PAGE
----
I previously wrote that for open source vendors patience is a virtue, noting that it took MySQL 12 years to grow to the a position where it was preparing to go public – and even it couldn’t avoid the lure of Sun’s lucre. The open source vendors that have followed MySQL’s example barely get the chance to build a meaningful revenue stream.

There is also the issue that the pure play open source vendors like Red Hat do not have the financial clout to compete with the likes of IBM and Sun and Oracle when it comes to potential acquisitions. You can read a little more about our view on that here.

In his take Matt writes that “I’m coming around to the idea that everything will be a blend of open source and proprietary software or services, at least for the foreseeable future.”

I can’t go in to too much detail but I’m doing some research on this right now and the fact is that the future is now. There is very little money being made out of open source software that doesn’t involve proprietary software and services.

Which is not to say that open source won’t survive and thrive, but if you’re waiting to see pure play open source vendors replace the current crop of industry giants you’re going to be waiting a long time.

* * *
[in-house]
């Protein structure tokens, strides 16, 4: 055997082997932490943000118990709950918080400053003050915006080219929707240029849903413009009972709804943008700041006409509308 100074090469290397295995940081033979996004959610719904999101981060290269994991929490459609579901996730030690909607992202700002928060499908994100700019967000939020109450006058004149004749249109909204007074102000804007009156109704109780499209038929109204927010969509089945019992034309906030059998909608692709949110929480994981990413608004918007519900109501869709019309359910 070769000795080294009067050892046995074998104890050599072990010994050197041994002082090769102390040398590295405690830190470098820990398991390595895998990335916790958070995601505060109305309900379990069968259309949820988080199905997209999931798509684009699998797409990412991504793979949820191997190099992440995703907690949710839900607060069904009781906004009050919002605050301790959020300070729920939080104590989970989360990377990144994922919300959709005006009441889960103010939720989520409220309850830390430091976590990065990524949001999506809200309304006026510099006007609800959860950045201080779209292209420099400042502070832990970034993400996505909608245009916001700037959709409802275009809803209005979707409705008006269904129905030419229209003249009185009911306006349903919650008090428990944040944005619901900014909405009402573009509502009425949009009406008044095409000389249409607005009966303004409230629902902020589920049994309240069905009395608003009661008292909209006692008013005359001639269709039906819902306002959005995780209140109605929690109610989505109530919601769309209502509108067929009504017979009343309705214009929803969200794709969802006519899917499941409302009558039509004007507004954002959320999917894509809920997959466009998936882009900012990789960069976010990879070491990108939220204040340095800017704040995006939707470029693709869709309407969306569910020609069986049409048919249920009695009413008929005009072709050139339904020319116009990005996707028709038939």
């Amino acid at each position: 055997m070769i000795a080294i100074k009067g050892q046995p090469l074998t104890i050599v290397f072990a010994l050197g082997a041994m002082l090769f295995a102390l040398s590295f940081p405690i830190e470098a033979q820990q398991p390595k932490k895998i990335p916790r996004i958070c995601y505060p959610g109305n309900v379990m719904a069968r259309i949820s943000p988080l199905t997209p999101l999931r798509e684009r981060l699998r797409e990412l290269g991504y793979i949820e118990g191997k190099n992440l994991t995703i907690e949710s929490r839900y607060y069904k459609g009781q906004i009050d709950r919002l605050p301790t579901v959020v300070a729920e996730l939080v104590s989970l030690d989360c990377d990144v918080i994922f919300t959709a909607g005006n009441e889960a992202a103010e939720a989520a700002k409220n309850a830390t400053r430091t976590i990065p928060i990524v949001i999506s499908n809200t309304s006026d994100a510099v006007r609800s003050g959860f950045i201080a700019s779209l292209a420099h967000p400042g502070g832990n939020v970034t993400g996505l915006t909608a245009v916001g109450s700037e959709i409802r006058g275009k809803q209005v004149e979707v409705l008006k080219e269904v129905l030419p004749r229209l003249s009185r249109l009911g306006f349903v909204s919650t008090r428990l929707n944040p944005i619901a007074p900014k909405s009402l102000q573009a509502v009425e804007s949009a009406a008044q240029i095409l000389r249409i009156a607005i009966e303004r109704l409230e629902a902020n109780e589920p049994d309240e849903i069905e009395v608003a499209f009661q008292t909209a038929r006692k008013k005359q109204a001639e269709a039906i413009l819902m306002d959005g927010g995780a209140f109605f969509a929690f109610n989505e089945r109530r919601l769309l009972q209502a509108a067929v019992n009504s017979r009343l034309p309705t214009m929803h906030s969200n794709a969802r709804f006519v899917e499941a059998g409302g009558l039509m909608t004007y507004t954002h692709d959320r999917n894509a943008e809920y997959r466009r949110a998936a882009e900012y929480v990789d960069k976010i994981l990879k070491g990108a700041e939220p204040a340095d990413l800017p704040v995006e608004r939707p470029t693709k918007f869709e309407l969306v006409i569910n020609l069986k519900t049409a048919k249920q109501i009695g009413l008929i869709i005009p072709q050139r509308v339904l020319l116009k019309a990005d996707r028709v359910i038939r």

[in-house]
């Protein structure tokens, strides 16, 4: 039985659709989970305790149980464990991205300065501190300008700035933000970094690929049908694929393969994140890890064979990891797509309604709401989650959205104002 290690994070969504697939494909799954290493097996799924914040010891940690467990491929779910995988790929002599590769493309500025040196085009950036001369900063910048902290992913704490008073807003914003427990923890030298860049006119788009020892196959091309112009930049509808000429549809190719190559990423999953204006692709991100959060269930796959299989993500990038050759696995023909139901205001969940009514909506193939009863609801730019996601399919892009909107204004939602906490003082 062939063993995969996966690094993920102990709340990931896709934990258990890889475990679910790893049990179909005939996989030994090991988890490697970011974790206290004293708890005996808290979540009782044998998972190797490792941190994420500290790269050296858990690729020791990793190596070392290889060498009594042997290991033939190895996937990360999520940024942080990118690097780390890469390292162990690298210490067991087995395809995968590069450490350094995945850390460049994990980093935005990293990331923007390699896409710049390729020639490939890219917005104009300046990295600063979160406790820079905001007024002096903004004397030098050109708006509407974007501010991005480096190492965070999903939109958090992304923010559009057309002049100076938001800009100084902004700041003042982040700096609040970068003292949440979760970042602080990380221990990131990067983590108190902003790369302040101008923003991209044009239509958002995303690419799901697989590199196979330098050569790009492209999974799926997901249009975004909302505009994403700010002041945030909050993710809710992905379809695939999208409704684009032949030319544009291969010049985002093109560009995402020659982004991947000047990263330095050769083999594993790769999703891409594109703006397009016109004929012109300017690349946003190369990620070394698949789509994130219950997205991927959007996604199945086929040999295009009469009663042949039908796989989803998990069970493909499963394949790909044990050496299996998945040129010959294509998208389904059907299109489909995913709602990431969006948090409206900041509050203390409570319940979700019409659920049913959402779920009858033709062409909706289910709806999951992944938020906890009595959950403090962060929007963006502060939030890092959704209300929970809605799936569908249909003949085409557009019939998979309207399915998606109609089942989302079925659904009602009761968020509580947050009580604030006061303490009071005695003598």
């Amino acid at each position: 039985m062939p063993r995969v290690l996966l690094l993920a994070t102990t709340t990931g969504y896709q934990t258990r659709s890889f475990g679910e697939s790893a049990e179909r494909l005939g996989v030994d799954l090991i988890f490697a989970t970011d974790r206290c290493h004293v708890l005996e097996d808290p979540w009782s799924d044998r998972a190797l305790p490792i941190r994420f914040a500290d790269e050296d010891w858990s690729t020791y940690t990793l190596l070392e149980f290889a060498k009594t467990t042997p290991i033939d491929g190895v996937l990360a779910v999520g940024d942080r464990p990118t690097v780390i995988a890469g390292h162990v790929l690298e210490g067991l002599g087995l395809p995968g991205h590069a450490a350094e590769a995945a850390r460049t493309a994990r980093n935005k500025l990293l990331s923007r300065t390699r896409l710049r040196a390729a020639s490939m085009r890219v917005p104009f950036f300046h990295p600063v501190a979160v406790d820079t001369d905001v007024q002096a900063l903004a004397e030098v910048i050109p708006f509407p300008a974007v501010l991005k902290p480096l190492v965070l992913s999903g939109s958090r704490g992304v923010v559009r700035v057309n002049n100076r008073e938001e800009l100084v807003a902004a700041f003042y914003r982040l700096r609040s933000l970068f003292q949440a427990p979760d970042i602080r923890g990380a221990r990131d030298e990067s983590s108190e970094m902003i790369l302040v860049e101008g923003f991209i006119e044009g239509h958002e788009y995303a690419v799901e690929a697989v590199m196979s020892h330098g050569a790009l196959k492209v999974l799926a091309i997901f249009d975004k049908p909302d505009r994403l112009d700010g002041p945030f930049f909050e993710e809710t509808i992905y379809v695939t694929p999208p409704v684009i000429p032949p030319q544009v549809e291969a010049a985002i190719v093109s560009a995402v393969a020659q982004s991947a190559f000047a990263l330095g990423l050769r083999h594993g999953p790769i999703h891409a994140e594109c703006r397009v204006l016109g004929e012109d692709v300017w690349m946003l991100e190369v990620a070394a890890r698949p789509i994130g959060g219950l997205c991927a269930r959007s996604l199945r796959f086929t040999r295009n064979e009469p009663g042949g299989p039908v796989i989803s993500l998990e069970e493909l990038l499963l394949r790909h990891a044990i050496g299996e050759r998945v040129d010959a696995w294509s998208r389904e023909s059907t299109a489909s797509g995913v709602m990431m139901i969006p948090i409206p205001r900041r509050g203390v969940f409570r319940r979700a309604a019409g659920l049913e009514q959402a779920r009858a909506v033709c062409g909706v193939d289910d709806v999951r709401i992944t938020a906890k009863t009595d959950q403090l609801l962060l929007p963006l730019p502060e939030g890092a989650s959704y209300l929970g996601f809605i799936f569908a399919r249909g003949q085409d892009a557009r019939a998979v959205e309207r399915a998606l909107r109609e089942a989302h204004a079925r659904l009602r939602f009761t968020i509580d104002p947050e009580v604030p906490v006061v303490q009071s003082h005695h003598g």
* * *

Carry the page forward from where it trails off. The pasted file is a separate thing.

Why MySQL sold out

It’s good to see MySQL’s CEO, Marten Mickos, explaining his reasons for abandoning the company’s IPO in favor of being acquired by Sun. What made him and the open source database company’s top brass change their minds (apart from $1bn)? Mickos lists ten factors that convinced him that Sun was the better option:

“1. Jonathan Schwartz is a brilliant CEO and he has a great team. Who wouldn’t want to work for him?

2. Sun has always had the same focus as MySQL on the networked world. Focus and alignment!

3. Sun has become the world’s strongest proponent of free and open source software. We are happy to be part of that!

4. Sun has changed its strategy to include partnerships with former competitors. Hey, coopetition is what we always did!

5. Sun has never stopped innovating or stopped investing in technology. Impressive!

6. Sun has a huge field operation that can bring MySQL to more customers faster. Thank you!

7. MySQL would be a great complementary fit in Sun’s product portfolio. We like being useful! We love being uniquely useful!

8. Sun’s corporate culture is among the best a startup can ask for. We can work from home! We can innovate. We are thrilled!

9. Sun is a bold and fun disruptor again, and we see a huge upside in its strategy. I am not saying that success is a given, but I am saying that Sun’s new strategy is one of the most exciting this industry has to offer. We are all in!